ByTom Chapman, writer at
tweet: tomtomchap Warden of the North - bearded, tattooed and square eyed 'til the end
Tom Chapman

It looks like the gods are smiling down upon us, because in a rare glimmer of good news from , it is (tentatively) confirmed that the impending writers' strike will NOT affect the jewel in the crown.

To recap: The Writers Guild of America was due to enter new contracts on March 24, but due to outrage over substandard pay, they have been arguing with the Alliance of Motion Picture and Television Producers and have proposed a strike for May 2. In a ghostly reminder of the 2007–2008 writers' strike, Hollywood is prepared to grind to a halt as TV shows and movies alike would effectively down tools on production.

Taking to Twitter, EW's regular Westeros correspondent James Hibberd confirmed that the hotly anticipated final season of the David Benioff and D.B. Weiss's masterpiece will remain unaffected:

Will Season 8 Be Late?

'Game of Thrones' [Credit: HBO]
'Game of Thrones' [Credit: HBO]

If the eighth season of HBO's snowy/sunny show is delayed, it would certainly cause fan outrage and more than a few writers to be stabbed with the pointy end by Arya's Needle. While Hibberd seems pretty sure that events won't be affected, can we really be so sure? Speaking at SXSW, the showrunners broke the final six episodes down into the following writing duties:

Episode 1: Dave Hill

Episode 2: Bryan Cogman

Episodes 3–6: David Benioff and Dan Weiss

All four are members of the WGA, while Cogman in particular has shown his pro-stance for striking:

Thankfully, the show is notoriously far ahead of itself, and back in 2016, Benioff and Weiss said they could write the final episode that day if they had to. However, even if all scripts are completed by May 2, the strike would still keep them off set. We saw this effect 2009's Star Trek when J.J. Abrams said he was left unhappy with the finished product due to an inability to change even the smallest of lines. With Game of Thrones being such an involved and evolving process, that is an idea that just won't work. That being said, hopefully, we will be able to watch Jon, Daenerys, and the dragons bow out in style on schedule in 2018.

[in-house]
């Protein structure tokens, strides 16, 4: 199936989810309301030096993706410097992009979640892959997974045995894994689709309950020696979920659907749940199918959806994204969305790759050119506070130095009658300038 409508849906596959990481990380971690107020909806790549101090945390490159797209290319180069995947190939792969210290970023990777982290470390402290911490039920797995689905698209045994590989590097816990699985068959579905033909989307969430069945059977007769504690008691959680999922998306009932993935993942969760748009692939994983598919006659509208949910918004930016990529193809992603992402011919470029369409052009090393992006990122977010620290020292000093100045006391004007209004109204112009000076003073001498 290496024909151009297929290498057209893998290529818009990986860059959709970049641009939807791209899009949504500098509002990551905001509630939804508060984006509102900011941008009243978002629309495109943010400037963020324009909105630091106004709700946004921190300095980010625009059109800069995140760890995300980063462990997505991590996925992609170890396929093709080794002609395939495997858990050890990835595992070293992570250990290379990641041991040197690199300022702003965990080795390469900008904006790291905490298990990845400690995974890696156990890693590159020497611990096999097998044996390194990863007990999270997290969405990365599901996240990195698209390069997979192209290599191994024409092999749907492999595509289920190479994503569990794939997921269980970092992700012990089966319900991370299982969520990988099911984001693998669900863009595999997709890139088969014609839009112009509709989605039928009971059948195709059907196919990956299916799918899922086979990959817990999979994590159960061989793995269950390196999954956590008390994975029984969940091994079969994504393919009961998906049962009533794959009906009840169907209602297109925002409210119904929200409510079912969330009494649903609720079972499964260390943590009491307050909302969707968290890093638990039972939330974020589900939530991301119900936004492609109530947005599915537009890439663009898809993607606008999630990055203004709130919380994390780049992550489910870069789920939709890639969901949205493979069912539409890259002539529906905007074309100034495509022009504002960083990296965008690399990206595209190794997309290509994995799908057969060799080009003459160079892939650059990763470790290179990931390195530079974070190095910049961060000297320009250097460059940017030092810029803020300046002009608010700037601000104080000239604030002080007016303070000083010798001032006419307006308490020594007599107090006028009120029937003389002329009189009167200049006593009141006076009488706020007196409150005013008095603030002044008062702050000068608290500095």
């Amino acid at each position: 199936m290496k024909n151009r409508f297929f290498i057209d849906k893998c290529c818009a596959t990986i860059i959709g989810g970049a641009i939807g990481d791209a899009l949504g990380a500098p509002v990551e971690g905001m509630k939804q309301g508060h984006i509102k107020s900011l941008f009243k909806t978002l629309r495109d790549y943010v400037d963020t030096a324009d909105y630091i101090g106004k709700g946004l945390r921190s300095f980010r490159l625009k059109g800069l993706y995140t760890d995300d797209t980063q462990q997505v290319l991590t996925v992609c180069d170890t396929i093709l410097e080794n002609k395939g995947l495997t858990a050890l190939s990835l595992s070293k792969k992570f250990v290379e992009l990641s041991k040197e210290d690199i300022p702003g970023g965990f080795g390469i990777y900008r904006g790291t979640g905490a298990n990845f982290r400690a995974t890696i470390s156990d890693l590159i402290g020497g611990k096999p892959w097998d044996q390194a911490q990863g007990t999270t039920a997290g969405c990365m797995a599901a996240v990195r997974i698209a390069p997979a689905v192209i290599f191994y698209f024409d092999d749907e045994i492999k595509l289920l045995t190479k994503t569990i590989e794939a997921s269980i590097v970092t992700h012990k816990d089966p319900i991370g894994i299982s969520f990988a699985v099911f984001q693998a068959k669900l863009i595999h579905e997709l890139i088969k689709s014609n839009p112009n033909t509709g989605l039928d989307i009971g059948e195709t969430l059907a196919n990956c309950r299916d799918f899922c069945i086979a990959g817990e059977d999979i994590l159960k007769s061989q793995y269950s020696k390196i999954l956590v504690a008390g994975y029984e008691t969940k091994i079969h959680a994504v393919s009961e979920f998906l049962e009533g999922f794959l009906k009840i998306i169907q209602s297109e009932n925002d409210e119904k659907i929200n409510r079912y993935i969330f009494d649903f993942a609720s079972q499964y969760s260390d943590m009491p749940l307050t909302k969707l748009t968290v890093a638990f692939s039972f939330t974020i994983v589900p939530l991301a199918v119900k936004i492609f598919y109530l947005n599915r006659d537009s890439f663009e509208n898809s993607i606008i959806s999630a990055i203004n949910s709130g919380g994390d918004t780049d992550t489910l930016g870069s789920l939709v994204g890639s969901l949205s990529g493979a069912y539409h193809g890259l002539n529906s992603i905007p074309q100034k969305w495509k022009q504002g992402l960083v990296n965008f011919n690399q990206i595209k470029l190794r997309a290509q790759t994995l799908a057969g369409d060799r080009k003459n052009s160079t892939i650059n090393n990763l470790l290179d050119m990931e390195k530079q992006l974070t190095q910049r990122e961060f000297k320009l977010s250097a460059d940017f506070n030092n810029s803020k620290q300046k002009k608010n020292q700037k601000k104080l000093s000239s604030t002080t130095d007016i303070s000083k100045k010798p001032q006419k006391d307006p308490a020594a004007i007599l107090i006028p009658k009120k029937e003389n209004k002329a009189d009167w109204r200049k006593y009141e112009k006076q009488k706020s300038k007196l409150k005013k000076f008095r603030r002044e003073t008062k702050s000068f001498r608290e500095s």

See also:

Seven Heaven

'Game of Thrones' [Credit: HBO]
'Game of Thrones' [Credit: HBO]

With filming on Season 7 having wrapped and a July 16 air date locked down, we can at least set sail to the land of incest and torture without fear that the impending WGA strike will ruin the latest run of our blood-soaked bounty.

In the 2007–2008 strike, shows like 30 Rock, The Big Bang Theory, and Breaking Bad were forced to slash their episode numbers, but with Game of Thrones rumored to only have six episodes in its final series anyway, it is not like they can reduce their run any further. Even the Song of Ice and Fire was affected last time and the strike left series author blaming HBO for not picking up the show sooner.

With the last strike lasting for 100 days, we have already seen how the long-term effects can be devastating. Surely we won't see a repeat of such a cataclysmic event and it is likely that the AMPTP is keen to resolve any strike action ASAP? With 96 percent of WGA members voting for strike action, other big shows like The Walking Dead are on tenterhooks as to their upcoming fate. At least for the time being, we remain optimistic that the Iron Throne will remain exactly where it is and ready for someone to eventually sit on it in 2018.

Check out the latest teaser for Game of Thrones Season 7 and don't forget our poll below!


Do you agree with the writers' strike?

[Poll Image Credit: HBO]


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